During the problem Identification phase of the design cycle, it is important to ask the right questions in order to identify the real needs of the customer and develop a clear understanding of the problem.

Questions should focus on the current problem and how it impacts the customer. Questions should also be tailored to the customer's specific needs and should include inquiries about their current processes, products, and services. Additionally, questions should be asked to identify any stakeholders who may need to be involved in the process and to determine the customer's desired outcomes. Finally, questions should be asked to identify any pain points or areas of improvement that the customer may have identified.

By asking the right questions, the problem identification phase of the design cycle can be used to gather the necessary information to ensure that a successful solution is developed.

2. Formulating the Hypothesis for Solving the Problem

A hypothesis is a theory or assumption that can be tested and proved or disproved in order to reach a conclusion. It helps define the problem or opportunity and guides the design process by providing a clear statement of what needs to be addressed and why.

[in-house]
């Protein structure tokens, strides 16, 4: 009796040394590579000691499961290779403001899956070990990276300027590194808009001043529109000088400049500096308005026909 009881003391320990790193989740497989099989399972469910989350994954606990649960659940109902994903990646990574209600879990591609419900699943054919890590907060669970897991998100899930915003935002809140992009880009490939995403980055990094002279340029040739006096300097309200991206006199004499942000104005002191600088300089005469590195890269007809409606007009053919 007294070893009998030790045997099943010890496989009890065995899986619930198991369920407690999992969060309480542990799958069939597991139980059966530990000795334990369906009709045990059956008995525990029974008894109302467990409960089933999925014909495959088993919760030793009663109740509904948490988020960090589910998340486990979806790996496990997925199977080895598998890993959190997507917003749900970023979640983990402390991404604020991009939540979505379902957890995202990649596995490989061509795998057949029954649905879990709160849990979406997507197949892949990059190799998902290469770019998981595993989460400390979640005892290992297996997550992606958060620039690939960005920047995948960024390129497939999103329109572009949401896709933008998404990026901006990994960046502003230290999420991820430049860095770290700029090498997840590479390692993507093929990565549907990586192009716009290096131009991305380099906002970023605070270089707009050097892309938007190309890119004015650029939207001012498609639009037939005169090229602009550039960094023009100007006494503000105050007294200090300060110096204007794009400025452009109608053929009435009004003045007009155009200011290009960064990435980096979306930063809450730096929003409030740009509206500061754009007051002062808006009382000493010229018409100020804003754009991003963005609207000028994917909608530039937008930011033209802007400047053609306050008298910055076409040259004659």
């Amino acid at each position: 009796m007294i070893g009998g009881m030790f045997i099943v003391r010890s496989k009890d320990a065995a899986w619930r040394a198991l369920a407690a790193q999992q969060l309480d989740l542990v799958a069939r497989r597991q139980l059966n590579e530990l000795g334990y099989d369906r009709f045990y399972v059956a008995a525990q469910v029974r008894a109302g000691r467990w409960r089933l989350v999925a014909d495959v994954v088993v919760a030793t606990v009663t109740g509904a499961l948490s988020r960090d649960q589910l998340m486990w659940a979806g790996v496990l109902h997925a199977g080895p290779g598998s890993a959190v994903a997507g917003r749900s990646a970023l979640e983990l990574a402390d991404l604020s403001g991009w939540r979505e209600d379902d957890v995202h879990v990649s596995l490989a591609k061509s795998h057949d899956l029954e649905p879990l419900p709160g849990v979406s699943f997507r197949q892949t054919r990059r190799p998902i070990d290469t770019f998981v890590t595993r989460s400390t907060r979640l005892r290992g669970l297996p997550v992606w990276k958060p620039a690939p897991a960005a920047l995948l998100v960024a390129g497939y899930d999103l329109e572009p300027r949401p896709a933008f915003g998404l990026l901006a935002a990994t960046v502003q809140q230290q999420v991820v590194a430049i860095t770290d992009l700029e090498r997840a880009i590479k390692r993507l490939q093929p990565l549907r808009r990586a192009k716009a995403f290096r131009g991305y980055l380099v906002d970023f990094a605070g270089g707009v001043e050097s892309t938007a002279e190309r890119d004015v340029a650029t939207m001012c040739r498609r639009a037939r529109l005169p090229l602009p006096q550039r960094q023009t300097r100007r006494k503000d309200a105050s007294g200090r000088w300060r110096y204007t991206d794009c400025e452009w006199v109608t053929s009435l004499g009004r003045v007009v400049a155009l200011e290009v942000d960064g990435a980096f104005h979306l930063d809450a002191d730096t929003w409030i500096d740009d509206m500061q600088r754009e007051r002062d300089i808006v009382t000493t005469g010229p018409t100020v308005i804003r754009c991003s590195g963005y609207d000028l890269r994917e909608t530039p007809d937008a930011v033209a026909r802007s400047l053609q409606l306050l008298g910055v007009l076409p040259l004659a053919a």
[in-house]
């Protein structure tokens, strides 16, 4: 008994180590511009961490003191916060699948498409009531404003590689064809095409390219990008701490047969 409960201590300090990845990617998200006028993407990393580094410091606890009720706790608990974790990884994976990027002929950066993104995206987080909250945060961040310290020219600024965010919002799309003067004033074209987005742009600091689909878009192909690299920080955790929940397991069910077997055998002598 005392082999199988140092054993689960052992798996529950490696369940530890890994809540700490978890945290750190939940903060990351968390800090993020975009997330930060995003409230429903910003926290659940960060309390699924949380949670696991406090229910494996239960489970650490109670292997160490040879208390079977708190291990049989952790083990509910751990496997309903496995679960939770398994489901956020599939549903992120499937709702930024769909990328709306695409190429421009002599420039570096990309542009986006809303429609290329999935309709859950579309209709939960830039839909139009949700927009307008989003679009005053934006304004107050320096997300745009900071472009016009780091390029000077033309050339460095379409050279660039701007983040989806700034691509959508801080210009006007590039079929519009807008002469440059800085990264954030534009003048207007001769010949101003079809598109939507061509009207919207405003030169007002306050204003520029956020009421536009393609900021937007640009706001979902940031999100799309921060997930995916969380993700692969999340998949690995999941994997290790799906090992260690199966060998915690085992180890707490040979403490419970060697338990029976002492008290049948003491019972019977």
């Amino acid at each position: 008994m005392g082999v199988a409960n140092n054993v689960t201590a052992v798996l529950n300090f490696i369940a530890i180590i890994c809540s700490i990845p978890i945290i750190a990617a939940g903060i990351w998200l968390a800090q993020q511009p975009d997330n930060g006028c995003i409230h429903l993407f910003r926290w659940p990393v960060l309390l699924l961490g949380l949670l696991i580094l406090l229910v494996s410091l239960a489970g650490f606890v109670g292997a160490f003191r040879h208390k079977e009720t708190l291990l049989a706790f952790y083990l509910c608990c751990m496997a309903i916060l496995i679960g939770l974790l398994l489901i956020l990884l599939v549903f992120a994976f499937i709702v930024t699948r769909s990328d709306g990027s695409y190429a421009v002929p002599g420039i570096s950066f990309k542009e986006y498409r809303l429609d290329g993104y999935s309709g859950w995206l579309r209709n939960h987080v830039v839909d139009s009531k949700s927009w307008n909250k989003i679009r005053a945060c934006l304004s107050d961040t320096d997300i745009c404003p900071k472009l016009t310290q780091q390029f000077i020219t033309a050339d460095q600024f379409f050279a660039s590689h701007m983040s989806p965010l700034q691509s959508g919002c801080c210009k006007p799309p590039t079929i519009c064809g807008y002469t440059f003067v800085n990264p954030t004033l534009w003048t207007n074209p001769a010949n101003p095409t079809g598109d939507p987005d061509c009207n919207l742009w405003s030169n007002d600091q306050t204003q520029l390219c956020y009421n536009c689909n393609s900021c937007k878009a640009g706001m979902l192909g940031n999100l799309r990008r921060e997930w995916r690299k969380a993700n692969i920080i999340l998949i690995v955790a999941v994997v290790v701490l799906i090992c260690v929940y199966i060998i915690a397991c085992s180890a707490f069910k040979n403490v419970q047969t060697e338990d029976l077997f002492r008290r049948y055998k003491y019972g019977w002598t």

Without hypotheses, the product design process may be unfocused and lack direction. Hypotheses also provide a basis for testing and validating assumptions throughout the design process.

Formulating a hypothesis in the product design cycle requires a systematic approach. First, the problem should be clearly identified and described in detail (phase 1).

The next step is to brainstorm potential solutions, followed by researching any relevant existing solutions. Then, a hypothesis should be formulated which clearly states the problem and the proposed solution.

This should be tested through experimentation to determine whether the hypothesis is correct. Once the results of the experiment are analyzed, any necessary adjustments should be made to the hypothesis in order to refine the solution.